What are some of the things that enter into the costs of production? The high cost of implements has already been referred to. Then we have the high cost of heavy machinery such as tractors and separators, high rates of interest, and high freight rates. I may be asked what I would propose should be done. Well, I think it would be wise for the government to do what has already been suggested by the hon. member for Dauphin (Mr. Bowman). I think he gave us a splendid address. He expressed the view that it would be wise for the government to investigate implement prices and see whether they should not be reduced. In my opinion these prices should be reduced. I think also that the prices of tractors, separators and threshing machines should be reduced to something approaching parity with the price of wheat. Freight rates have already been referred to; they too might well be reduced. While there is a flexible shield for the protection of the manufacturer against the winds of adversity, and while large corporations, such as the railways, are assured a certain standard of profit, yet the farmer is not protected at all against the cold east winds. I would suggest that the government advise those who are responsible for the prices of farm implements and heavy machinery, the high rates of interest and high freight rates, that unless those prices and rates are reduced they will not continue to receive the protection which they now enjoy.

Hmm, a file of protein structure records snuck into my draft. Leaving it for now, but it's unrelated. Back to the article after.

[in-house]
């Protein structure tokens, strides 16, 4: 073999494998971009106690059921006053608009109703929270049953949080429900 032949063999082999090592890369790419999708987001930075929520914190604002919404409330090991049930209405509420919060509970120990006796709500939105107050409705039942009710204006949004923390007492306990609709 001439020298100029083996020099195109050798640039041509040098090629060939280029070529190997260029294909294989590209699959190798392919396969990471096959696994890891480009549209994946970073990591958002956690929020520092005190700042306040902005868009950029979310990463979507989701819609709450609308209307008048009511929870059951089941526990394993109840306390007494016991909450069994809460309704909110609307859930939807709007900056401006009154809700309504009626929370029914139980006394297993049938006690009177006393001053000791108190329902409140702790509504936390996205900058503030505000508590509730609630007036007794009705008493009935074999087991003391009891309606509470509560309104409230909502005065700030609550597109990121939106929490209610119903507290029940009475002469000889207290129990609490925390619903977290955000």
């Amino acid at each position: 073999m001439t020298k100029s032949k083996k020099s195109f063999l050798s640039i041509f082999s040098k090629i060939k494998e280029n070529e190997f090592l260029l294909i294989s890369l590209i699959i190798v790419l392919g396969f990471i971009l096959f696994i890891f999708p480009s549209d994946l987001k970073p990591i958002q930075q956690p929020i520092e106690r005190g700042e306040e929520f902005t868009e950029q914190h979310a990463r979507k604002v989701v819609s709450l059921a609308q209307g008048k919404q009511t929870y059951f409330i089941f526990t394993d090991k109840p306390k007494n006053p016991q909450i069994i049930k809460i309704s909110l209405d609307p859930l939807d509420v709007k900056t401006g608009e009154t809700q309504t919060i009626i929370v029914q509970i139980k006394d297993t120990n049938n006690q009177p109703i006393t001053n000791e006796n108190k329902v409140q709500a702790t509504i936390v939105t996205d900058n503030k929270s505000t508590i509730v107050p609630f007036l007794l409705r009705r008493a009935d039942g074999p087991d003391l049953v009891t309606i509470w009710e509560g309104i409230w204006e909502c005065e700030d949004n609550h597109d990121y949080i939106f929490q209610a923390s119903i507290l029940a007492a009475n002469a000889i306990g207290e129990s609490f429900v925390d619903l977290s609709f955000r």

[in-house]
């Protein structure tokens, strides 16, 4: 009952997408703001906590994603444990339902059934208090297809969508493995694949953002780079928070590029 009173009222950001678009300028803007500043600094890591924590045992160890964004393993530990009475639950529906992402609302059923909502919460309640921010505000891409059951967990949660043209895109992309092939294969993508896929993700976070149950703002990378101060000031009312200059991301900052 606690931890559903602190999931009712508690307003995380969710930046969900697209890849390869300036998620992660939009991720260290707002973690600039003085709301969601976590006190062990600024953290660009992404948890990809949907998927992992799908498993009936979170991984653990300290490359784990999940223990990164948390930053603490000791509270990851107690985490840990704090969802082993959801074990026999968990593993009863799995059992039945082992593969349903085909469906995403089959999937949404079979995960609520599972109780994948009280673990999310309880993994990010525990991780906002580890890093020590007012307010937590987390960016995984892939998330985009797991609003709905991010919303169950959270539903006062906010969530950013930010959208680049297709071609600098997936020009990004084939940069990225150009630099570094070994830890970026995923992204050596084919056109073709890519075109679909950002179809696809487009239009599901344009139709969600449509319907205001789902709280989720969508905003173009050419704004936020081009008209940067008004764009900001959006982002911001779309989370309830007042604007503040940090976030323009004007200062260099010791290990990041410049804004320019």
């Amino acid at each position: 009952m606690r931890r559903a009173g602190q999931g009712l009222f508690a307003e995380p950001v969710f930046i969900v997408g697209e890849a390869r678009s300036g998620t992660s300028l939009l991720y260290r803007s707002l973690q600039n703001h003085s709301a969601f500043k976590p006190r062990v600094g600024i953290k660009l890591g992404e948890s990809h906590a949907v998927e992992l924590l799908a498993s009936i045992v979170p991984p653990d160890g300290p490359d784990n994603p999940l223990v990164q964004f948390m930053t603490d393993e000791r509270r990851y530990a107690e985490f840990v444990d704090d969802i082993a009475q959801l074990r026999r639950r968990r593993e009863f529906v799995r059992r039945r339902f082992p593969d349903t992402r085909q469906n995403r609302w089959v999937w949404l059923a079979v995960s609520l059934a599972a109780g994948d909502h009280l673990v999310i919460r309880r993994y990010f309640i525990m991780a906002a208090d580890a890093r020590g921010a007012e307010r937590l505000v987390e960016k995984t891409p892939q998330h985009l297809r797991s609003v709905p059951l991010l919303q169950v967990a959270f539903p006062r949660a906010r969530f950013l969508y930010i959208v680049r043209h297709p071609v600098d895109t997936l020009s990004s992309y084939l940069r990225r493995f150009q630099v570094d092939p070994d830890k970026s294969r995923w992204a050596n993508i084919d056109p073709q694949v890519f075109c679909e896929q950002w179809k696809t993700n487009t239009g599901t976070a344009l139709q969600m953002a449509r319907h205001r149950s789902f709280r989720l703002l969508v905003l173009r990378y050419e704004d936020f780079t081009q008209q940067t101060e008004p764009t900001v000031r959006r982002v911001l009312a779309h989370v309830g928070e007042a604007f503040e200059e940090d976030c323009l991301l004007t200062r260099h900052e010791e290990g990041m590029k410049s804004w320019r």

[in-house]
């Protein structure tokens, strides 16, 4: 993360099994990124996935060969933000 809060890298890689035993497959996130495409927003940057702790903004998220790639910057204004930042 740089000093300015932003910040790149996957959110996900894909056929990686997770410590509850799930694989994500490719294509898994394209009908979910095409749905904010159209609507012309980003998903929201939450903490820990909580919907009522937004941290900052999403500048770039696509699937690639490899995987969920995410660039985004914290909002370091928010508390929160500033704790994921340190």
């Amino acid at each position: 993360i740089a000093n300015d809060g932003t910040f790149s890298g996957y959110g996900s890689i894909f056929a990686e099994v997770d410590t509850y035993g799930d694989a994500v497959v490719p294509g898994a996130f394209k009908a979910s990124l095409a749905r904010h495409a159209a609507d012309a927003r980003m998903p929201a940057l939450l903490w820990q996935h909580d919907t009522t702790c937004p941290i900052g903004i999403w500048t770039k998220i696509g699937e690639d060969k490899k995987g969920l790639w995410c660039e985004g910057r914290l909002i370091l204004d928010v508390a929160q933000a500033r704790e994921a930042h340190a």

But, Mr. Speaker, I feel the hour is approaching when hon. gentlemen want to see the house adjourn, and therefore I will bring my remarks to a close, although there are other matters that I should like to have discussed.

On motion of Mr. Cowan (Long Lake) the debate was adjourned.

On motion of Mr. Guthrie the house adjourned at 10.55 p.m.